logical sequence. Many such logical sequences are available and, to meet the
possible needs of the reader, these cross-reference lists have been
provided. The main part of the work describes most commonly used tests
currently available to the working statistician. No attempts at proof are
given, but an elementary knowledge of statistics should be sufficient to
allow the reader to carry out the test. In every case the appropriate
formulae are given and where possible we have used schematic diagrams to
preclude any ambiguities in notation. Where there has been a conflict of
notation between existing textbooks, we have endeavoured to use the most
commonly accepted symbols. The next section provides a list of the
statistical tables required for the tests followed by the tables themselves,
and the last section provides references for further information.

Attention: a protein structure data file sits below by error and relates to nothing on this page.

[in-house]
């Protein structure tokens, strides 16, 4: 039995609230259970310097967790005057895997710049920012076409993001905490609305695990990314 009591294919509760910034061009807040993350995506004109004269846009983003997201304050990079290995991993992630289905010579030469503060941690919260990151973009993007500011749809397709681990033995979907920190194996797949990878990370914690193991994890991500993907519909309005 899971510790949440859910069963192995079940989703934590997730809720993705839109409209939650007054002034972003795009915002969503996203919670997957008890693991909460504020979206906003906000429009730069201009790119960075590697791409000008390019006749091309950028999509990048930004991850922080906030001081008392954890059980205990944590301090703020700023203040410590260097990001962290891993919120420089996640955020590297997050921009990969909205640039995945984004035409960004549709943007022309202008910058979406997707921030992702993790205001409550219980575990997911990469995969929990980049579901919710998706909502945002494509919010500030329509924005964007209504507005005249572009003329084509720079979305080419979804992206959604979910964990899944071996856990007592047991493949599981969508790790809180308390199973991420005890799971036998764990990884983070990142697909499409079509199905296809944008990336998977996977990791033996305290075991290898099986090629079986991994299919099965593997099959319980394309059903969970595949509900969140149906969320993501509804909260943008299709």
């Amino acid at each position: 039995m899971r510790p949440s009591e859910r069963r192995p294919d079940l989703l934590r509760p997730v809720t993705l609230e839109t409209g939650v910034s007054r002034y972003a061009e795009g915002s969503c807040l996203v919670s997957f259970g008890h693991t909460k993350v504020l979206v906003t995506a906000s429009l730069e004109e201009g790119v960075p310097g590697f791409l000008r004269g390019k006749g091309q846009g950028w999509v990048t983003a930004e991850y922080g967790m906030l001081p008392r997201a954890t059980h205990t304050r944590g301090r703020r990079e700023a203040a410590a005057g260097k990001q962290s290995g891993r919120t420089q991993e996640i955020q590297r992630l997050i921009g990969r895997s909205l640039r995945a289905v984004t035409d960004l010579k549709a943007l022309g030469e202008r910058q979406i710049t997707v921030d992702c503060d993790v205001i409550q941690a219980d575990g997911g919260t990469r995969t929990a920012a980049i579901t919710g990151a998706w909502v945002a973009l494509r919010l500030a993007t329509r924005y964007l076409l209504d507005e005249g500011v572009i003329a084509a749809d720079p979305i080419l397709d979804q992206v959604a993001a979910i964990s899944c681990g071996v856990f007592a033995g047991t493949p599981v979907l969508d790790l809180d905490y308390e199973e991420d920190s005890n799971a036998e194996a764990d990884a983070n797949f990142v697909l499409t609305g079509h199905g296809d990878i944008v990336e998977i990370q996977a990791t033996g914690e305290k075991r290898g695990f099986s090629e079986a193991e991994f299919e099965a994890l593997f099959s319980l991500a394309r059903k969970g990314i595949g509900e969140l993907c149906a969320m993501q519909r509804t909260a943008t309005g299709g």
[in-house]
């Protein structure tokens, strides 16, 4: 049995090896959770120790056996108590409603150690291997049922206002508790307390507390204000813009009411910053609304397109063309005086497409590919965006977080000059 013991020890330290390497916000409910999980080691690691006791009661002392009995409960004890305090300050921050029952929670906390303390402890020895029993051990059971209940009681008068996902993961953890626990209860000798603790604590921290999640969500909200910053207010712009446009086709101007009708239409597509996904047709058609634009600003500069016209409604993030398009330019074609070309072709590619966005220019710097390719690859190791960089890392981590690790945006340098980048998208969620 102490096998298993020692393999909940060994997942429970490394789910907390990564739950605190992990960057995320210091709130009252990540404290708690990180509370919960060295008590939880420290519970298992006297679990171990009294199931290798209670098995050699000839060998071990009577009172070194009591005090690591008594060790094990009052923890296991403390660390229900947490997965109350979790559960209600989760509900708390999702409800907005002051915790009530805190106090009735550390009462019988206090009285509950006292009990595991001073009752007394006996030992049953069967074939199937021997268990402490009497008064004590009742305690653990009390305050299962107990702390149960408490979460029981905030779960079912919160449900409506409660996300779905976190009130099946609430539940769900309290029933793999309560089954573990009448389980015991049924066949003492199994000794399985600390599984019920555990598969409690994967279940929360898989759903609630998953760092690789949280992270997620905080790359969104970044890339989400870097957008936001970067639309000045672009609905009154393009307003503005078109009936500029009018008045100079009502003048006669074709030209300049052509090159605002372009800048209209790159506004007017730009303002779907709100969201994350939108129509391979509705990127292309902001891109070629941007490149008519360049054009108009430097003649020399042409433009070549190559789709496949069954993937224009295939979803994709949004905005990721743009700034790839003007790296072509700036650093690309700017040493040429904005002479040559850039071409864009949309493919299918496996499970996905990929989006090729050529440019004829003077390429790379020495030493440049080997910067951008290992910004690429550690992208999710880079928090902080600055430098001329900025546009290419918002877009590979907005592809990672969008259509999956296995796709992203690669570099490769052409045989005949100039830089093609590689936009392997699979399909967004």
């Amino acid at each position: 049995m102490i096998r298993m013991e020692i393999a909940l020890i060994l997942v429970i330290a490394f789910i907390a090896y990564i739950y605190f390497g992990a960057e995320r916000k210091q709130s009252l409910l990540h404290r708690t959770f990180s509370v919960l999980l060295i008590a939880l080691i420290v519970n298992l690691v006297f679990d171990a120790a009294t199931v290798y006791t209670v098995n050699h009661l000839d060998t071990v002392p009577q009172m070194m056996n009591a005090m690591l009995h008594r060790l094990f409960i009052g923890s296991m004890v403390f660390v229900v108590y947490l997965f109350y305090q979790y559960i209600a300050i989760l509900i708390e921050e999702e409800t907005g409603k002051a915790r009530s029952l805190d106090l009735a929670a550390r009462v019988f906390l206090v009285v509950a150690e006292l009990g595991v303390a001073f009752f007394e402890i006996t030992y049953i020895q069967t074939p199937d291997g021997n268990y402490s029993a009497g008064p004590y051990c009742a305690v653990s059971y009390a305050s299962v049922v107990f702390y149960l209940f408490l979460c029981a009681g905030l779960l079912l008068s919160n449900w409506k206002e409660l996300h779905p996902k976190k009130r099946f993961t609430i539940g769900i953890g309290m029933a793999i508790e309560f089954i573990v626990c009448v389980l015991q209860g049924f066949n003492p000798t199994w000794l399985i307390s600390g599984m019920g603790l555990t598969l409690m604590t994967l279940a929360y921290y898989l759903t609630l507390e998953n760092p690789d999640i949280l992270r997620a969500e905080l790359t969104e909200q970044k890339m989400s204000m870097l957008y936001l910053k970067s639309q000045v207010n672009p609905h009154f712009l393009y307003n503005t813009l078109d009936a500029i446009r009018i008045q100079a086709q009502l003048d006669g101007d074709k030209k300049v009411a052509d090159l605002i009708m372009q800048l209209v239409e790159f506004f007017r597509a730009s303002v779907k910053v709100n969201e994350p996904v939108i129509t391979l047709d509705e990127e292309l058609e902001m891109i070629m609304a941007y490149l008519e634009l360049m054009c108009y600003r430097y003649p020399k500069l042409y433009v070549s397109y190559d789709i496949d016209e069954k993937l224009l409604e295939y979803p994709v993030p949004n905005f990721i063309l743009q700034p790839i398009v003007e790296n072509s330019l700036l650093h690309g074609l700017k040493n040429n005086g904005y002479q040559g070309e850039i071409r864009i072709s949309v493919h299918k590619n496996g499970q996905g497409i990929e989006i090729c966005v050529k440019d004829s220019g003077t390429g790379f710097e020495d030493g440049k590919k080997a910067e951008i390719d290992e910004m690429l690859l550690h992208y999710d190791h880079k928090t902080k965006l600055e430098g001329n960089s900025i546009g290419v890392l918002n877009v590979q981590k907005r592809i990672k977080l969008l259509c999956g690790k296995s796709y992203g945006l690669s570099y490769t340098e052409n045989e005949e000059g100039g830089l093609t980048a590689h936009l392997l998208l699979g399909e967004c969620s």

Because we have brought together material which is spread over a large number
of sources, we feel that this work will provide a handy reference source,
not only for practising statisticians but also for teachers and students of
statistics. We feel that no one can remember details of all the tests
described here. We have tried to provide not only a memory jogger but also a
first reference point for anyone coming across a particular test with which
he or she is unfamiliar.
Lucidity of style and simplicity of expression have been our twin objectives,
and every effort has been made to avoid errors. Constructive criticism and
suggestions will help us in improving the book.
Common Symbols
Each test or method may have its own terminology and symbols but the
following are commonly used by all statisticians.
n
number of observations (sample size)
K
number of samples (each having n
elements)
α
level of significance
v
degrees of freedom
σ
standard deviation (population)
S
standard deviation (sample)
μ
population mean
sample mean
ρ
population correlation coefficient
r
sample correlation coefficient
Z
standard normal deviate